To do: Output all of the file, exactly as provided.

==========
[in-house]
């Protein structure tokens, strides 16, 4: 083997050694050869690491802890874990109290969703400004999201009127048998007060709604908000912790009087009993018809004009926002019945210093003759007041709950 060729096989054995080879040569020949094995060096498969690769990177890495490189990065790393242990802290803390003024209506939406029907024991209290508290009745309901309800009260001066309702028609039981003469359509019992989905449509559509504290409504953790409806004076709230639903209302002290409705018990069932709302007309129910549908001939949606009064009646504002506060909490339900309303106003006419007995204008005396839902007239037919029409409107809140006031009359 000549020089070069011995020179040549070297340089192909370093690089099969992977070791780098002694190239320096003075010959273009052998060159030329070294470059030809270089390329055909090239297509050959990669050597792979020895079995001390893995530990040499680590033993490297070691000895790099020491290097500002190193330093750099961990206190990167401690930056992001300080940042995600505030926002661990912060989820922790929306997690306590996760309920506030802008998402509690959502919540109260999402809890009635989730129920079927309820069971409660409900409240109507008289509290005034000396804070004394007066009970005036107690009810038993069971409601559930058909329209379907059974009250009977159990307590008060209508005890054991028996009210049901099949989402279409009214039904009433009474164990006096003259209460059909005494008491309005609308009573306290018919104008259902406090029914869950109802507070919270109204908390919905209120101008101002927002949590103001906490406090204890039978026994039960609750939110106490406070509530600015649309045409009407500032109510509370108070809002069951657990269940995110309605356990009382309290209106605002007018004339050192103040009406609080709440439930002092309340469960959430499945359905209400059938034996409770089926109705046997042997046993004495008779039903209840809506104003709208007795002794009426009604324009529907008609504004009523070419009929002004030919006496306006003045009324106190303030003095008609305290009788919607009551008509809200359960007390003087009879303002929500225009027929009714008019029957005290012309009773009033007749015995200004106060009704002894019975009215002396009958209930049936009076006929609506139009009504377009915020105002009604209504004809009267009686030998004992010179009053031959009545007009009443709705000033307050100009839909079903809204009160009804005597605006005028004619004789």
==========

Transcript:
[in-house]
């Protein structure tokens, strides 16, 4: 083997050694050869690491802890874990109290969703400004999201009127048998007060709604908000912790009087009993018809004009926002019945210093003759007041709950 060729096989054995080879040569020949094995060096498969690769990177890495490189990065790393242990802290803390003024209506939406029907024991209290508290009745309901309800009260001066309702028609039981003469359509019992989905449509559509504290409504953790409806004076709230639903209302002290409705018990069932709302007309129910549908001939949606009064009646504002506060909490339900309303106003006419007995204008005396839902007239037919029409409107809140006031009359 000549020089070069011995020179040549070297340089192909370093690089099969992977070791780098002694190239320096003075010959273009052998060159030329070294470059030809270089390329055909090239297509050959990669050597792979020895079995001390893995530990040499680590033993490297070691000895790099020491290097500002190193330093750099961990206190990167401690930056992001300080940042995600505030926002661990912060989820922790929306997690306590996760309920506030802008998402509690959502919540109260999402809890009635989730129920079927309820069971409660409900409240109507008289509290005034000396804070004394007066009970005036107690009810038993069971409601559930058909329209379907059974009250009977159990307590008060209508005890054991028996009210049901099949989402279409009214039904009433009474164990006096003259209460059909005494008491309005609308009573306290018919104008259902406090029914869950109802507070919270109204908390919905209120101008101002927002949590103001906490406090204890039978026994039960609750939110106490406070509530600015649309045409009407500032109510509370108070809002069951657990269940995110309605356990009382309290209106605002007018004339050192103040009406609080709440439930002092309340469960959430499945359905209400059938034996409770089926109705046997042997046993004495008779039903209840809506104003709208007795002794009426009604324009529907008609504004009523070419009929002004030919006496306006003045009324106190303030003095008609305290009788919607009551008509809200359960007390003087009879303002929500225009027929009714008019029957005290012309009773009033007749015995200004106060009704002894019975009215002396009958209930049936009076006929609506139009009504377009915020105002009604209504004809009267009686030998004992010179009053031959009545007009009443709705000033307050100009839909079903809204009160009804005597605006005028004619004789």